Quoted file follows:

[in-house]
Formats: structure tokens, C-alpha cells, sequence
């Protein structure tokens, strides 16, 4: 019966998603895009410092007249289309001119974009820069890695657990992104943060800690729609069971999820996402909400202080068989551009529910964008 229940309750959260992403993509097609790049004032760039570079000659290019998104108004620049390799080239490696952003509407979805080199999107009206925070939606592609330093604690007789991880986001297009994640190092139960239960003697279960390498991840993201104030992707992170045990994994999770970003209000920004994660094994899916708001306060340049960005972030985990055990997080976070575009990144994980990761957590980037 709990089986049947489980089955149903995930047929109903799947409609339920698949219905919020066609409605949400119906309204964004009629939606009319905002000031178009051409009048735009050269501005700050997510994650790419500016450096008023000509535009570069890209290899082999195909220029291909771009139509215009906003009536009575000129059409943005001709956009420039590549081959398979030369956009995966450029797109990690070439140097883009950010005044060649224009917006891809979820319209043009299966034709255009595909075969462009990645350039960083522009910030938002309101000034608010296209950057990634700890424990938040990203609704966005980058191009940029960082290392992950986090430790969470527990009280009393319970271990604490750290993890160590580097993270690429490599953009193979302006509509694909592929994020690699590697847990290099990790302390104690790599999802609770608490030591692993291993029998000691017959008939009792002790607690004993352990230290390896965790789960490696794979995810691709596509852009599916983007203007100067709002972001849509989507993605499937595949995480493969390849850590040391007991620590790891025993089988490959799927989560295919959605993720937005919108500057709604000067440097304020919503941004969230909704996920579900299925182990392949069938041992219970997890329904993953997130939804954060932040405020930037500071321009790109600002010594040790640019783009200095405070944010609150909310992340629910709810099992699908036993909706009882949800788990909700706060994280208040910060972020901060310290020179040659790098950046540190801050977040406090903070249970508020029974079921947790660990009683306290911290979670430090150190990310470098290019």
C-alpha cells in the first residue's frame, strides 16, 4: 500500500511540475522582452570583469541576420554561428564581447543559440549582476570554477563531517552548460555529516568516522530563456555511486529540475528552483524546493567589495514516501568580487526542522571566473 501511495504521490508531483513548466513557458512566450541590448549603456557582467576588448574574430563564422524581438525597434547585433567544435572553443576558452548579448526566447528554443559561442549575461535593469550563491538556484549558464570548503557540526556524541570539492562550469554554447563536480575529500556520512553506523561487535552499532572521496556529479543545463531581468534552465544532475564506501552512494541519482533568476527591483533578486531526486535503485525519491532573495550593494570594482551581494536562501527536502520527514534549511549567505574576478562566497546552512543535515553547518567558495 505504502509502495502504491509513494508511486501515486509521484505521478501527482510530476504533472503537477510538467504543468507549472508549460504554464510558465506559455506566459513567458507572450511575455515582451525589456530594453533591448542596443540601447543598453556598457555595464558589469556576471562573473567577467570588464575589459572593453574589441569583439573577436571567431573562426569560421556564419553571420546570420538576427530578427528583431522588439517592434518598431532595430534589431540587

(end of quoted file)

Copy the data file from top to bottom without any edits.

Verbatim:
[in-house]
Formats: structure tokens, C-alpha cells, sequence
């Protein structure tokens, strides 16, 4: 019966998603895009410092007249289309001119974009820069890695657990992104943060800690729609069971999820996402909400202080068989551009529910964008 229940309750959260992403993509097609790049004032760039570079000659290019998104108004620049390799080239490696952003509407979805080199999107009206925070939606592609330093604690007789991880986001297009994640190092139960239960003697279960390498991840993201104030992707992170045990994994999770970003209000920004994660094994899916708001306060340049960005972030985990055990997080976070575009990144994980990761957590980037 709990089986049947489980089955149903995930047929109903799947409609339920698949219905919020066609409605949400119906309204964004009629939606009319905002000031178009051409009048735009050269501005700050997510994650790419500016450096008023000509535009570069890209290899082999195909220029291909771009139509215009906003009536009575000129059409943005001709956009420039590549081959398979030369956009995966450029797109990690070439140097883009950010005044060649224009917006891809979820319209043009299966034709255009595909075969462009990645350039960083522009910030938002309101000034608010296209950057990634700890424990938040990203609704966005980058191009940029960082290392992950986090430790969470527990009280009393319970271990604490750290993890160590580097993270690429490599953009193979302006509509694909592929994020690699590697847990290099990790302390104690790599999802609770608490030591692993291993029998000691017959008939009792002790607690004993352990230290390896965790789960490696794979995810691709596509852009599916983007203007100067709002972001849509989507993605499937595949995480493969390849850590040391007991620590790891025993089988490959799927989560295919959605993720937005919108500057709604000067440097304020919503941004969230909704996920579900299925182990392949069938041992219970997890329904993953997130939804954060932040405020930037500071321009790109600002010594040790640019783009200095405070944010609150909310992340629910709810099992699908036993909706009882949800788990909700706060994280208040910060972020901060310290020179040659790098950046540190801050977040406090903070249970508020029974079921947790660990009683306290911290979670430090150190990310470098290019």
C-alpha cells in the first residue's frame, strides 16, 4: 500500500511540475522582452570583469541576420554561428564581447543559440549582476570554477563531517552548460555529516568516522530563456555511486529540475528552483524546493567589495514516501568580487526542522571566473 501511495504521490508531483513548466513557458512566450541590448549603456557582467576588448574574430563564422524581438525597434547585433567544435572553443576558452548579448526566447528554443559561442549575461535593469550563491538556484549558464570548503557540526556524541570539492562550469554554447563536480575529500556520512553506523561487535552499532572521496556529479543545463531581468534552465544532475564506501552512494541519482533568476527591483533578486531526486535503485525519491532573495550593494570594482551581494536562501527536502520527514534549511549567505574576478562566497546552512543535515553547518567558495 505504502509502495502504491509513494508511486501515486509521484505521478501527482510530476504533472503537477510538467504543468507549472508549460504554464510558465506559455506566459513567458507572450511575455515582451525589456530594453533591448542596443540601447543598453556598457555595464558589469556576471562573473567577467570588464575589459572593453574589441569583439573577436571567431573562426569560421556564419553571420546570420538576427530578427528583431522588439517592434518598431532595430534589431540587